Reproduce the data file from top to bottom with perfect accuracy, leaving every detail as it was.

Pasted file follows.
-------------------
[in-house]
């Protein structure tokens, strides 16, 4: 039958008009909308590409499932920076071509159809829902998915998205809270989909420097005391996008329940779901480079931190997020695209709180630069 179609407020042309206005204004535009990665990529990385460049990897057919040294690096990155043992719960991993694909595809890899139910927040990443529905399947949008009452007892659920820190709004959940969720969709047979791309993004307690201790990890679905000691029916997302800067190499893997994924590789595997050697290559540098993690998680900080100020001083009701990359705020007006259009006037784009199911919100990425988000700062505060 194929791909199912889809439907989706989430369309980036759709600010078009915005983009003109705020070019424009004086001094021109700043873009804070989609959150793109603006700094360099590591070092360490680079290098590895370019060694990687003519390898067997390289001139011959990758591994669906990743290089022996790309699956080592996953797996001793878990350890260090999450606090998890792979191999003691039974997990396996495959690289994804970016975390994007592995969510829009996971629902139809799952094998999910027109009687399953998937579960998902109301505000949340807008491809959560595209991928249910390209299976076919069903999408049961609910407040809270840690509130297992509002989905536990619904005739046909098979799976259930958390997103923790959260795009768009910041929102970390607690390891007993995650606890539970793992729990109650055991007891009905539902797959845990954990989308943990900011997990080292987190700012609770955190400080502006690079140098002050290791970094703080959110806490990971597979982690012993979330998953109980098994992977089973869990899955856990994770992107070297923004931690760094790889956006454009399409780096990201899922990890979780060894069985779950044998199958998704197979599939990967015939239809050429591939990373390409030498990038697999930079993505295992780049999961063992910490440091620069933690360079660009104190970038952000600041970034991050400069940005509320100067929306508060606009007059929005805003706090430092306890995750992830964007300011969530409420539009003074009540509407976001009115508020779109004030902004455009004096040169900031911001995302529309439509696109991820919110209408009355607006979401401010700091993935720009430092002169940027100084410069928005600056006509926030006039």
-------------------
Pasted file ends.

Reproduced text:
[in-house]
């Protein structure tokens, strides 16, 4: 039958008009909308590409499932920076071509159809829902998915998205809270989909420097005391996008329940779901480079931190997020695209709180630069 179609407020042309206005204004535009990665990529990385460049990897057919040294690096990155043992719960991993694909595809890899139910927040990443529905399947949008009452007892659920820190709004959940969720969709047979791309993004307690201790990890679905000691029916997302800067190499893997994924590789595997050697290559540098993690998680900080100020001083009701990359705020007006259009006037784009199911919100990425988000700062505060 194929791909199912889809439907989706989430369309980036759709600010078009915005983009003109705020070019424009004086001094021109700043873009804070989609959150793109603006700094360099590591070092360490680079290098590895370019060694990687003519390898067997390289001139011959990758591994669906990743290089022996790309699956080592996953797996001793878990350890260090999450606090998890792979191999003691039974997990396996495959690289994804970016975390994007592995969510829009996971629902139809799952094998999910027109009687399953998937579960998902109301505000949340807008491809959560595209991928249910390209299976076919069903999408049961609910407040809270840690509130297992509002989905536990619904005739046909098979799976259930958390997103923790959260795009768009910041929102970390607690390891007993995650606890539970793992729990109650055991007891009905539902797959845990954990989308943990900011997990080292987190700012609770955190400080502006690079140098002050290791970094703080959110806490990971597979982690012993979330998953109980098994992977089973869990899955856990994770992107070297923004931690760094790889956006454009399409780096990201899922990890979780060894069985779950044998199958998704197979599939990967015939239809050429591939990373390409030498990038697999930079993505295992780049999961063992910490440091620069933690360079660009104190970038952000600041970034991050400069940005509320100067929306508060606009007059929005805003706090430092306890995750992830964007300011969530409420539009003074009540509407976001009115508020779109004030902004455009004096040169900031911001995302529309439509696109991820919110209408009355607006979401401010700091993935720009430092002169940027100084410069928005600056006509926030006039």